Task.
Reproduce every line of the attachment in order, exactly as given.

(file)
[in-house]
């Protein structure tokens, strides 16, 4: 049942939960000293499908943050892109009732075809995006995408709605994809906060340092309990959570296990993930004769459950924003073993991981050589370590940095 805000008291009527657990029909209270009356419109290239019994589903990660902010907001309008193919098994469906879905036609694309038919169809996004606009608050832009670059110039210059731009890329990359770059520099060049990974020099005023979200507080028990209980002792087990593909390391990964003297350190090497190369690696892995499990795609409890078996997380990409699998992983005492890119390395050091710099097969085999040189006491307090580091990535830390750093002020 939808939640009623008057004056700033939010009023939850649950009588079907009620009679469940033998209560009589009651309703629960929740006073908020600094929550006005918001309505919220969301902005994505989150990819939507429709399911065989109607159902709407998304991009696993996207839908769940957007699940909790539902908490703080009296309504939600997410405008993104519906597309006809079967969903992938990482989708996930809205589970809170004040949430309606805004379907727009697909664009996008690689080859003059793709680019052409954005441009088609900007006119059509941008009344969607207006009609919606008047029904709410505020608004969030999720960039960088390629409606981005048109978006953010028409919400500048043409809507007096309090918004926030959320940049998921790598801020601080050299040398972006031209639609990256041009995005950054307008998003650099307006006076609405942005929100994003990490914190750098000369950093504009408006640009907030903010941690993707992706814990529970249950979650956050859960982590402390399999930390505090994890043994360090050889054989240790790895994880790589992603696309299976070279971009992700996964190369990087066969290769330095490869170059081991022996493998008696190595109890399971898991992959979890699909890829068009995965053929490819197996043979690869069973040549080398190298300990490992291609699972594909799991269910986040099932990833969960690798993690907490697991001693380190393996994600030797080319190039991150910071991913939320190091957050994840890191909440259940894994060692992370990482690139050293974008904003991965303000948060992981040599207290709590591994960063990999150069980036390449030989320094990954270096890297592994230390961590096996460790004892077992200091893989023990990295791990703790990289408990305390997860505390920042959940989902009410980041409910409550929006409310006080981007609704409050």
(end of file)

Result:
[in-house]
């Protein structure tokens, strides 16, 4: 049942939960000293499908943050892109009732075809995006995408709605994809906060340092309990959570296990993930004769459950924003073993991981050589370590940095 805000008291009527657990029909209270009356419109290239019994589903990660902010907001309008193919098994469906879905036609694309038919169809996004606009608050832009670059110039210059731009890329990359770059520099060049990974020099005023979200507080028990209980002792087990593909390391990964003297350190090497190369690696892995499990795609409890078996997380990409699998992983005492890119390395050091710099097969085999040189006491307090580091990535830390750093002020 939808939640009623008057004056700033939010009023939850649950009588079907009620009679469940033998209560009589009651309703629960929740006073908020600094929550006005918001309505919220969301902005994505989150990819939507429709399911065989109607159902709407998304991009696993996207839908769940957007699940909790539902908490703080009296309504939600997410405008993104519906597309006809079967969903992938990482989708996930809205589970809170004040949430309606805004379907727009697909664009996008690689080859003059793709680019052409954005441009088609900007006119059509941008009344969607207006009609919606008047029904709410505020608004969030999720960039960088390629409606981005048109978006953010028409919400500048043409809507007096309090918004926030959320940049998921790598801020601080050299040398972006031209639609990256041009995005950054307008998003650099307006006076609405942005929100994003990490914190750098000369950093504009408006640009907030903010941690993707992706814990529970249950979650956050859960982590402390399999930390505090994890043994360090050889054989240790790895994880790589992603696309299976070279971009992700996964190369990087066969290769330095490869170059081991022996493998008696190595109890399971898991992959979890699909890829068009995965053929490819197996043979690869069973040549080398190298300990490992291609699972594909799991269910986040099932990833969960690798993690907490697991001693380190393996994600030797080319190039991150910071991913939320190091957050994840890191909440259940894994060692992370990482690139050293974008904003991965303000948060992981040599207290709590591994960063990999150069980036390449030989320094990954270096890297592994230390961590096996460790004892077992200091893989023990990295791990703790990289408990305390997860505390920042959940989902009410980041409910409550929006409310006080981007609704409050």